A thousand kilometres across Turkey, and the layout of every Turkish town and city becomes familiar. As you get near, the market gardens providing vegetables, the army barracks. The scruffy outer suburbs littered with plastic bags and bottles. The packed minibus dolmuses. Maybe an out-of-town shopping center near the new smart estates, the sites, with just a token guard at the entrance. The smart avenue leading to the centre of town, often called Atatürk Bulvarı, starting from the smart traffic island with the statue of Atatürk. And there will be İstıklal Caddesi, Independence Street, an Inönü Caddesi, after the second president of the Turkish Republic, and now that the disgraced Prime Minister Adnan Menderes, deposed in a military coup in 1960 and hanged the following year following corruption charges, has been rehabilitated, there are plenty of Adnan Menderes Caddesis.
Along the Atatürk Bulvarı we find the Benettons, clothes boutiques, smart hotels, mobile telephone shops, Starbucks and Mado ice cream parlours. And nearby the tea garden, probably part of the park, maybe leading to the castle, where couples stroll at night, admire the view, drink tea and smoke the nargile water pipe.
The town council offices, the belediye and the main post office will be central, maybe next to the Archeological Museum, as here in Antakya, formerly Antioch, one of the largest and greatest cities of the Roman Empire, and now a relatively recent addition to Turkey, having been a French protectorate from 1918 till 1939. All have played a central role in the integration of Turkey as a modern state: the belediye to exert control over some remote rural areas; the post office to facilitate communication; and the archeological museums to stress the relation of modern Turkey to the ancient Turkic peoples, the Hittites and Selçuks, emphasizing that the concept of Turkishness has always existed. Many of the museums house Greek and Roman mosaics, as does the Antakya museum.
I have not forgotten the mosques. The central mosque may be called the Ulu Cami, the High or Sublime Mosque, with its courtyards, fountains and disactivated medresse, Islamic school, for such schools have not been allowed in the Turkish Republic. It will usually be near the bazaar, or pazar in Turkish, for it has traditionally earns money by renting out stalls and shops. A few shops near the mosque may sell Islamic souvenirs – Korans, pictures of Mecca, prayer mats and beads, but most will sell cheap clothing, the there will some shops selling conservative Islamic clothing for ladies, shoes, plastic kitchen and bathroom goods, many of which are exported to Russia and the ex-Soviet Republics. Indeed, “sacoleiro” shoppers come to İstanbul on charter flights with a ninety kilo allowance from Uzbekistan and Krgyistan. The traditional Turkish bath, the haman, will also be nearby. To a great extent they are now a thing of the past, or a tourist attraction as nearly all houses now have modern bathrooms. Then we move into the area of taps, bathroom appliances, mobile phones, electrical appliances and tools, then maybe the jewellry district, especially gold and silver.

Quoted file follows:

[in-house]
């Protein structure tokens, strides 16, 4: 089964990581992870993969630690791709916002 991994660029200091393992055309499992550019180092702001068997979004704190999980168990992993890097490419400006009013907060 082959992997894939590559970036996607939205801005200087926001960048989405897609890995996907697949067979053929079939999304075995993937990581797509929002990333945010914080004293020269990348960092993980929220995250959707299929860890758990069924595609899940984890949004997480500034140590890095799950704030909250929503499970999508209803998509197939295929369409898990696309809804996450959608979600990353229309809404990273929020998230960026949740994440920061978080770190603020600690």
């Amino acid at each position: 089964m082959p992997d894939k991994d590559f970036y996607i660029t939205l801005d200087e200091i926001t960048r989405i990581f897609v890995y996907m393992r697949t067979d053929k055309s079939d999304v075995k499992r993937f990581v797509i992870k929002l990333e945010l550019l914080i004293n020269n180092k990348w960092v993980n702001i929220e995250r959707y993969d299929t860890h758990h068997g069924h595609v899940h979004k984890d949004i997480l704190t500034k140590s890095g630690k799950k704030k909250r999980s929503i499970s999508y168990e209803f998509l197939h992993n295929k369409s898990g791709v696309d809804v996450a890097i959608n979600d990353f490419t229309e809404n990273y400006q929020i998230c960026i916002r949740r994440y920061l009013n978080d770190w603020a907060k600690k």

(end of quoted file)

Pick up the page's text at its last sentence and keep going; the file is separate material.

Fruit, sold from barrows, varies according to the season, and now the stalls are overladen with cherries, peaches, apricots and heavy sweet water-melons. There will be plenty of places to eat: the fluffy börek pastries are made in large pans over heat; as are the sweet and stick baclava sweets. Some shops specıalize in a wide variety of nuts and dried fruits, especially in the east of Turkey. You can see the bakers at work taking freshly cooked flat loaves out of the open ovens. And not to forget the omnipresent kebapcıs, the kebab sellers. And the spice sellers add colour for the photographers with their different shades of dark red paprika, thyme, mint, and brown tea.
There are still a few memories of the crafts of yesteryear. Metal workers hammer out pots and pans in tin and copper. But the Arabic inscribed bowls I buy come all the way from Syria, well, it is just down the road…
At about one fifteen the muezzin calls the faithful to prayers, many of the businesses shut for some twenty minutes, and the old men shuffle over to the mosque for midday prayers from the public garden or the kıraathanesi, the cafe where they spend most of the day drinking tea, playing cards, backgammon and another domino-like game.
But like everywhere else habits are changing. Super and hypermarkets are found in everywhere medium-sized town. The car-owning middle-class prefer its Migros or Carrefours, and there are signs that the downtown market, as in the huge İstanbul Kapalı Charsı will become more of a tourist attraction and curiosity as serious shopping is done at the out-of-town malls.